From my interactions with undergraduate students, it seems that even though these definitions are easy to recite, they are difficult to be integrated into a comprehensive whole. I hope here to show how to conceptually integrate them into a cohesive picture.
This post was originally created for Psychology in Action, and edited by her new blog master, Tawny Tsui. See her posts here.
Everything begins with reality: the “Reality Continuum”
I call this green line “Reality Continuum” (rather grand, no?) because you will take your ideas, and do a reality check against it via data analysis (within the traditional statistical framework–it is definitely NOT the only framework on the market, but I digress).
Odds, Probability, Chance, Risks: Interchangeable?
Not so much.
What does it mean to say “smokers are X times more likely to get lung cancer than non-smokers?” What about
when the weather channel says, “there is a 10% chance of rain?” The odds of 1 to 10 of winning?
These words are often used in casual conversations as somewhat interchangeable, and can be rather confusing. I remember being very excited to learn about them for the first time, so hopefully you will find this as interesting (or at least as clarifying!) as I did!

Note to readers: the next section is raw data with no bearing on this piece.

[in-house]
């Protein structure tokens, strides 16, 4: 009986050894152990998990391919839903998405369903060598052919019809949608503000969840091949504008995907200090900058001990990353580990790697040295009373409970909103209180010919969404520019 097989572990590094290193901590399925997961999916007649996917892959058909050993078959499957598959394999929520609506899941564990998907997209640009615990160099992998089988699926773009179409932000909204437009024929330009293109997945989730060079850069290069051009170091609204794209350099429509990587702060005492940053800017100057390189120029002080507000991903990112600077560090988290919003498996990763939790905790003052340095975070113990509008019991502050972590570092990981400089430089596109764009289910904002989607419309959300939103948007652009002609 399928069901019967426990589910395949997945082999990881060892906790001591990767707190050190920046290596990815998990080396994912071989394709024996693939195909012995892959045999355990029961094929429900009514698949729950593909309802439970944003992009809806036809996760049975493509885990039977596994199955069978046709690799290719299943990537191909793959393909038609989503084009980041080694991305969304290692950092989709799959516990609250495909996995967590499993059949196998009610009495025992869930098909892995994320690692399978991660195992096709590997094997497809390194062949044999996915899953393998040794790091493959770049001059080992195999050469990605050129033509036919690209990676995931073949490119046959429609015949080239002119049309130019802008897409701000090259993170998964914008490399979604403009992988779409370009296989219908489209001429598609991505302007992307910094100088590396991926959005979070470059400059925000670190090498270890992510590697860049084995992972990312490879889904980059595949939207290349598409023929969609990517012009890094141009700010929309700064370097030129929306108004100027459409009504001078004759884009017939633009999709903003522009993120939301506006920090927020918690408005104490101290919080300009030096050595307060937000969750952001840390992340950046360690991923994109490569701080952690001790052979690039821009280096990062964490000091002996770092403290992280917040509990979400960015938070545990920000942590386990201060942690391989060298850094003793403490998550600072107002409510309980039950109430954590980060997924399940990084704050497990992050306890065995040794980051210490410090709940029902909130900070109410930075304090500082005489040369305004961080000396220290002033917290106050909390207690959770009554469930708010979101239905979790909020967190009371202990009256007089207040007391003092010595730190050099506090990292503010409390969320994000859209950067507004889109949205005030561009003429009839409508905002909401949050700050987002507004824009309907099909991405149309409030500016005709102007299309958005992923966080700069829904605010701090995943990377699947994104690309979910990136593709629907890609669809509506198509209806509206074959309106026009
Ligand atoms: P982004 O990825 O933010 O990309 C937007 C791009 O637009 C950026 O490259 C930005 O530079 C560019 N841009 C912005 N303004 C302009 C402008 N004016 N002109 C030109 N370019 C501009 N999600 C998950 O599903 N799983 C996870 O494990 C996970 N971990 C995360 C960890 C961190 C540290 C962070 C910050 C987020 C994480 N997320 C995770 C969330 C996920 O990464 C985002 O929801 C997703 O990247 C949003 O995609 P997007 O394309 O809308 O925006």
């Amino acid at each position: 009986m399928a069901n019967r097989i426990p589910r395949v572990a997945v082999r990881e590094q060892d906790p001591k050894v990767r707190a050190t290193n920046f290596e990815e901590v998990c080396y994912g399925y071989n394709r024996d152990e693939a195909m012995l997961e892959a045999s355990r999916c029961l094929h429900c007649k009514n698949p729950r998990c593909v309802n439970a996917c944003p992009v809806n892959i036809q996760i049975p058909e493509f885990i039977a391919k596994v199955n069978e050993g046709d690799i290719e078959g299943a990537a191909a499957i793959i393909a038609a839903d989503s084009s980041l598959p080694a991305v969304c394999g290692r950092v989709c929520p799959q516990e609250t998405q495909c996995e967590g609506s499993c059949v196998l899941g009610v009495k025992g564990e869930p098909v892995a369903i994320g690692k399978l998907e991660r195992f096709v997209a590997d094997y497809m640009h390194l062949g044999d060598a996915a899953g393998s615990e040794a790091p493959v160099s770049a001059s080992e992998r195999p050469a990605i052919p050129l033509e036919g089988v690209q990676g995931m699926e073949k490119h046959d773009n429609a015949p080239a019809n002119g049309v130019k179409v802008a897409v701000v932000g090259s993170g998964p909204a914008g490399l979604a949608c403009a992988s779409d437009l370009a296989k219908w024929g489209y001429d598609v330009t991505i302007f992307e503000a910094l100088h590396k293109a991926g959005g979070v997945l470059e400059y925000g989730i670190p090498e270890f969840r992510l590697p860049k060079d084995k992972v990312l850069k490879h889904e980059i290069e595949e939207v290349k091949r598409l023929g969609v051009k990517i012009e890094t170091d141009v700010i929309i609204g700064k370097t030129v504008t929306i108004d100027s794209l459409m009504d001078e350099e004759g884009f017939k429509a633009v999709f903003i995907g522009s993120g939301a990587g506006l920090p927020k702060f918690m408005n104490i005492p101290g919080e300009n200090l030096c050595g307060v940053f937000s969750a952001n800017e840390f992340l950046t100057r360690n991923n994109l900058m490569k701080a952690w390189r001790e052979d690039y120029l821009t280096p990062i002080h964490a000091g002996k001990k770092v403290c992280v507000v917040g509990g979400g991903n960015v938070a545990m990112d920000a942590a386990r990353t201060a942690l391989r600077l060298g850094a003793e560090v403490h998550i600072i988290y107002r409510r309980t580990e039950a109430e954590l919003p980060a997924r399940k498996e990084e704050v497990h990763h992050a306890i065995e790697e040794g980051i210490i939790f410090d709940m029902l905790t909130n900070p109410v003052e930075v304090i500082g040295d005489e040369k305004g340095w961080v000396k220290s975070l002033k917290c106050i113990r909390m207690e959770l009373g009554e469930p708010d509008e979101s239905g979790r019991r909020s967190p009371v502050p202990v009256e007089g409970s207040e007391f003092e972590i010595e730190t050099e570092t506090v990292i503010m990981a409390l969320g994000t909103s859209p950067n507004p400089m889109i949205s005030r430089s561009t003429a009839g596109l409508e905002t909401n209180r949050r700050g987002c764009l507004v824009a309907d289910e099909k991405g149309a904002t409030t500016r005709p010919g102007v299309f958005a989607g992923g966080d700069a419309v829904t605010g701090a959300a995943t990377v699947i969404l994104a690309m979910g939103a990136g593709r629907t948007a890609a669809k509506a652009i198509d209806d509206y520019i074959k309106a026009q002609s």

A little test!
In which of the following scenario are you most likely to find dessert happiness? Which ones are saying the same thing?
A. The odds against you eating a cupcake are 1 to 5.
B. Your odds of/on eating a cupcake are 1 to 5.
C. The probability of you eating a cupcake is 20%.
D. You have a 20% chance of eating a cupcake.
Answers, in short: A is the most likely-for-cupcake scenario, and C and D are saying the same thing.